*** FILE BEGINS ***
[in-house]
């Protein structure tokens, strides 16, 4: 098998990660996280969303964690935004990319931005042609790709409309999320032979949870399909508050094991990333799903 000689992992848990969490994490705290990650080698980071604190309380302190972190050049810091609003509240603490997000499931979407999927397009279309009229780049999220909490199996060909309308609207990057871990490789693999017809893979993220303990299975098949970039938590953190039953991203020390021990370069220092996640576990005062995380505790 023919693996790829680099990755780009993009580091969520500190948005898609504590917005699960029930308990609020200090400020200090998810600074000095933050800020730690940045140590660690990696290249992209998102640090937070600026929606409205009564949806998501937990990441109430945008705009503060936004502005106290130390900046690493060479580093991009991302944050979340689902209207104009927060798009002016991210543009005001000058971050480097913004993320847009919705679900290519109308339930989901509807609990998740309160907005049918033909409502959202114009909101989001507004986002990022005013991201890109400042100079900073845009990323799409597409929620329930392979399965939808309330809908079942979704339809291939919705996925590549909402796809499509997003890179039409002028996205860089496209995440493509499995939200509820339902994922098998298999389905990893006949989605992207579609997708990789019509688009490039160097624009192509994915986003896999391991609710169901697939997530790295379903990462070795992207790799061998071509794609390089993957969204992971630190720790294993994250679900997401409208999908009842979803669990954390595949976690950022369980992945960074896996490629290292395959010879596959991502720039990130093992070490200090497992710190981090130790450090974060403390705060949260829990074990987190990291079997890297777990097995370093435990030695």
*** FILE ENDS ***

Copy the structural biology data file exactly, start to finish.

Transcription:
[in-house]
């Protein structure tokens, strides 16, 4: 098998990660996280969303964690935004990319931005042609790709409309999320032979949870399909508050094991990333799903 000689992992848990969490994490705290990650080698980071604190309380302190972190050049810091609003509240603490997000499931979407999927397009279309009229780049999220909490199996060909309308609207990057871990490789693999017809893979993220303990299975098949970039938590953190039953991203020390021990370069220092996640576990005062995380505790 023919693996790829680099990755780009993009580091969520500190948005898609504590917005699960029930308990609020200090400020200090998810600074000095933050800020730690940045140590660690990696290249992209998102640090937070600026929606409205009564949806998501937990990441109430945008705009503060936004502005106290130390900046690493060479580093991009991302944050979340689902209207104009927060798009002016991210543009005001000058971050480097913004993320847009919705679900290519109308339930989901509807609990998740309160907005049918033909409502959202114009909101989001507004986002990022005013991201890109400042100079900073845009990323799409597409929620329930392979399965939808309330809908079942979704339809291939919705996925590549909402796809499509997003890179039409002028996205860089496209995440493509499995939200509820339902994922098998298999389905990893006949989605992207579609997708990789019509688009490039160097624009192509994915986003896999391991609710169901697939997530790295379903990462070795992207790799061998071509794609390089993957969204992971630190720790294993994250679900997401409208999908009842979803669990954390595949976690950022369980992945960074896996490629290292395959010879596959991502720039990130093992070490200090497992710190981090130790450090974060403390705060949260829990074990987190990291079997890297777990097995370093435990030695």